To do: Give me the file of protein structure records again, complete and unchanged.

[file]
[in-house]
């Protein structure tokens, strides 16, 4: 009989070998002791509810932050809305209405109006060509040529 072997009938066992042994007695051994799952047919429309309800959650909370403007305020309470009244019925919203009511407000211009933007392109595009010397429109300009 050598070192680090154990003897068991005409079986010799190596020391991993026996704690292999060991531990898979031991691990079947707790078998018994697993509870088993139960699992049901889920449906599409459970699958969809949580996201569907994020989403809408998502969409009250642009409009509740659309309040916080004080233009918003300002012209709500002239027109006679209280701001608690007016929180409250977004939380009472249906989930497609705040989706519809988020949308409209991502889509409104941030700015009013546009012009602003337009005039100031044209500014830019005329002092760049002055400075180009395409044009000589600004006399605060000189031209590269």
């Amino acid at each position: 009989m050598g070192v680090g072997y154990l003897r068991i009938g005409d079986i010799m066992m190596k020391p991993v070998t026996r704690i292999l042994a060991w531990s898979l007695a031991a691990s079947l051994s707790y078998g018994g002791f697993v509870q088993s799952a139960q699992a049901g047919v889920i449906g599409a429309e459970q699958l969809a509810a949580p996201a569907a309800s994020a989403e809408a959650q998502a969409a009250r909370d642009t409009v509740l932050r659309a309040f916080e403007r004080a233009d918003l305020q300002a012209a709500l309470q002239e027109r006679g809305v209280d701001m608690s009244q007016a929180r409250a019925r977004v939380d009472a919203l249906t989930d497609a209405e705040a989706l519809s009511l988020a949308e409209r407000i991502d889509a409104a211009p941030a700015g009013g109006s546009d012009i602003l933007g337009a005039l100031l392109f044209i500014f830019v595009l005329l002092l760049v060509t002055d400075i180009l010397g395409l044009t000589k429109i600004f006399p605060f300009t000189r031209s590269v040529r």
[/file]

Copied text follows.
[in-house]
């Protein structure tokens, strides 16, 4: 009989070998002791509810932050809305209405109006060509040529 072997009938066992042994007695051994799952047919429309309800959650909370403007305020309470009244019925919203009511407000211009933007392109595009010397429109300009 050598070192680090154990003897068991005409079986010799190596020391991993026996704690292999060991531990898979031991691990079947707790078998018994697993509870088993139960699992049901889920449906599409459970699958969809949580996201569907994020989403809408998502969409009250642009409009509740659309309040916080004080233009918003300002012209709500002239027109006679209280701001608690007016929180409250977004939380009472249906989930497609705040989706519809988020949308409209991502889509409104941030700015009013546009012009602003337009005039100031044209500014830019005329002092760049002055400075180009395409044009000589600004006399605060000189031209590269």
């Amino acid at each position: 009989m050598g070192v680090g072997y154990l003897r068991i009938g005409d079986i010799m066992m190596k020391p991993v070998t026996r704690i292999l042994a060991w531990s898979l007695a031991a691990s079947l051994s707790y078998g018994g002791f697993v509870q088993s799952a139960q699992a049901g047919v889920i449906g599409a429309e459970q699958l969809a509810a949580p996201a569907a309800s994020a989403e809408a959650q998502a969409a009250r909370d642009t409009v509740l932050r659309a309040f916080e403007r004080a233009d918003l305020q300002a012209a709500l309470q002239e027109r006679g809305v209280d701001m608690s009244q007016a929180r409250a019925r977004v939380d009472a919203l249906t989930d497609a209405e705040a989706l519809s009511l988020a949308e409209r407000i991502d889509a409104a211009p941030a700015g009013g109006s546009d012009i602003l933007g337009a005039l100031l392109f044209i500014f830019v595009l005329l002092l760049v060509t002055d400075i180009l010397g395409l044009t000589k429109i600004f006399p605060f300009t000189r031209s590269v040529r």